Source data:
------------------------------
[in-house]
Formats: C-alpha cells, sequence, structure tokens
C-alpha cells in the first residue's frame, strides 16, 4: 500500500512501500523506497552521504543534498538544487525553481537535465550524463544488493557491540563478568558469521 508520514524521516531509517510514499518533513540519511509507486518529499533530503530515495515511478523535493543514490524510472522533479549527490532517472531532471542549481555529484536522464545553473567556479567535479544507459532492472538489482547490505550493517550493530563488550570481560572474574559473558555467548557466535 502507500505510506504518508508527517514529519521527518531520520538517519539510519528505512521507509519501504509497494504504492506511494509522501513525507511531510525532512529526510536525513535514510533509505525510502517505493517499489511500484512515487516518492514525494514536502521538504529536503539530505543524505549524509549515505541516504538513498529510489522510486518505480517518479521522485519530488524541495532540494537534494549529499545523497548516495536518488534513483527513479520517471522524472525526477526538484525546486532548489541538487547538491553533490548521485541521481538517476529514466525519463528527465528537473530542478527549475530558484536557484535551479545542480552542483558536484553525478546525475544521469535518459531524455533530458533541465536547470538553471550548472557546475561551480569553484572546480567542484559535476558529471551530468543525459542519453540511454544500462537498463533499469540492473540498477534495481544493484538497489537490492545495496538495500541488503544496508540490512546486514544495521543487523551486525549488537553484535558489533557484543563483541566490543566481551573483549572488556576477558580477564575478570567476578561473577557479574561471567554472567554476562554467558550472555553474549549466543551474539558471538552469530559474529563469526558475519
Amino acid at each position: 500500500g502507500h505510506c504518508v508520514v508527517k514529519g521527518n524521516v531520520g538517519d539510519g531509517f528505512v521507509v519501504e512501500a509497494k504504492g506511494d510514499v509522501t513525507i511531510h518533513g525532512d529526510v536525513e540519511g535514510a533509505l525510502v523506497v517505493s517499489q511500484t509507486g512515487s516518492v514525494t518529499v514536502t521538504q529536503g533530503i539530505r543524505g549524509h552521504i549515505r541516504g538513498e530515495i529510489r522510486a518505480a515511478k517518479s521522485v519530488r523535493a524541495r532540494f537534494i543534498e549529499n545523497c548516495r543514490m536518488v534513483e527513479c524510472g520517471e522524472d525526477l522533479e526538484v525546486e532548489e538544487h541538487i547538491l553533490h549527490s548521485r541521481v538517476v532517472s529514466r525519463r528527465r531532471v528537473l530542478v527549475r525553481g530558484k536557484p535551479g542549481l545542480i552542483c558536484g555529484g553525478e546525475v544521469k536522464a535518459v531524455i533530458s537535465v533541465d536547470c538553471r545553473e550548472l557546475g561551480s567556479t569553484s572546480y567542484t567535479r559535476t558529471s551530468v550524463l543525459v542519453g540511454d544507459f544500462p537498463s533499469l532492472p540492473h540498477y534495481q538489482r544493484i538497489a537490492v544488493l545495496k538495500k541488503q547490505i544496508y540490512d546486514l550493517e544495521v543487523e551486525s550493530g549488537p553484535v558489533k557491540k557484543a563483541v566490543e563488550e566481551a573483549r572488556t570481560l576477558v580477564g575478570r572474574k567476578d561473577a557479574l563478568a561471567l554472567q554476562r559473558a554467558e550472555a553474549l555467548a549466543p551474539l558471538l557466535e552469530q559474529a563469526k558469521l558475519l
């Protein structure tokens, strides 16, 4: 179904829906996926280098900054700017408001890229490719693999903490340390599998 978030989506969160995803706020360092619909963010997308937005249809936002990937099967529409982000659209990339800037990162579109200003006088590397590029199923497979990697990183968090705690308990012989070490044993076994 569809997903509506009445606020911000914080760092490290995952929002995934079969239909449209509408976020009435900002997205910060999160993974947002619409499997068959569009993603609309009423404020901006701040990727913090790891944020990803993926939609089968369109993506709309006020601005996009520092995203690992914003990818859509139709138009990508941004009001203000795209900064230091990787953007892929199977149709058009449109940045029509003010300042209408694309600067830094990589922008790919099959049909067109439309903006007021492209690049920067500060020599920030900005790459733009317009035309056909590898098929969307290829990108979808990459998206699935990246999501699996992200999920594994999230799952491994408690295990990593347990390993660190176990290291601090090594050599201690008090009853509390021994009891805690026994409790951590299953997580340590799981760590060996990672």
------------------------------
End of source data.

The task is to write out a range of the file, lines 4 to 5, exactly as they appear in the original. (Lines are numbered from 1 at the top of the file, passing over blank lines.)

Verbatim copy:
Amino acid at each position: 500500500g502507500h505510506c504518508v508520514v508527517k514529519g521527518n524521516v531520520g538517519d539510519g531509517f528505512v521507509v519501504e512501500a509497494k504504492g506511494d510514499v509522501t513525507i511531510h518533513g525532512d529526510v536525513e540519511g535514510a533509505l525510502v523506497v517505493s517499489q511500484t509507486g512515487s516518492v514525494t518529499v514536502t521538504q529536503g533530503i539530505r543524505g549524509h552521504i549515505r541516504g538513498e530515495i529510489r522510486a518505480a515511478k517518479s521522485v519530488r523535493a524541495r532540494f537534494i543534498e549529499n545523497c548516495r543514490m536518488v534513483e527513479c524510472g520517471e522524472d525526477l522533479e526538484v525546486e532548489e538544487h541538487i547538491l553533490h549527490s548521485r541521481v538517476v532517472s529514466r525519463r528527465r531532471v528537473l530542478v527549475r525553481g530558484k536557484p535551479g542549481l545542480i552542483c558536484g555529484g553525478e546525475v544521469k536522464a535518459v531524455i533530458s537535465v533541465d536547470c538553471r545553473e550548472l557546475g561551480s567556479t569553484s572546480y567542484t567535479r559535476t558529471s551530468v550524463l543525459v542519453g540511454d544507459f544500462p537498463s533499469l532492472p540492473h540498477y534495481q538489482r544493484i538497489a537490492v544488493l545495496k538495500k541488503q547490505i544496508y540490512d546486514l550493517e544495521v543487523e551486525s550493530g549488537p553484535v558489533k557491540k557484543a563483541v566490543e563488550e566481551a573483549r572488556t570481560l576477558v580477564g575478570r572474574k567476578d561473577a557479574l563478568a561471567l554472567q554476562r559473558a554467558e550472555a553474549l555467548a549466543p551474539l558471538l557466535e552469530q559474529a563469526k558469521l558475519l
């Protein structure tokens, strides 16, 4: 179904829906996926280098900054700017408001890229490719693999903490340390599998 978030989506969160995803706020360092619909963010997308937005249809936002990937099967529409982000659209990339800037990162579109200003006088590397590029199923497979990697990183968090705690308990012989070490044993076994 569809997903509506009445606020911000914080760092490290995952929002995934079969239909449209509408976020009435900002997205910060999160993974947002619409499997068959569009993603609309009423404020901006701040990727913090790891944020990803993926939609089968369109993506709309006020601005996009520092995203690992914003990818859509139709138009990508941004009001203000795209900064230091990787953007892929199977149709058009449109940045029509003010300042209408694309600067830094990589922008790919099959049909067109439309903006007021492209690049920067500060020599920030900005790459733009317009035309056909590898098929969307290829990108979808990459998206699935990246999501699996992200999920594994999230799952491994408690295990990593347990390993660190176990290291601090090594050599201690008090009853509390021994009891805690026994409790951590299953997580340590799981760590060996990672």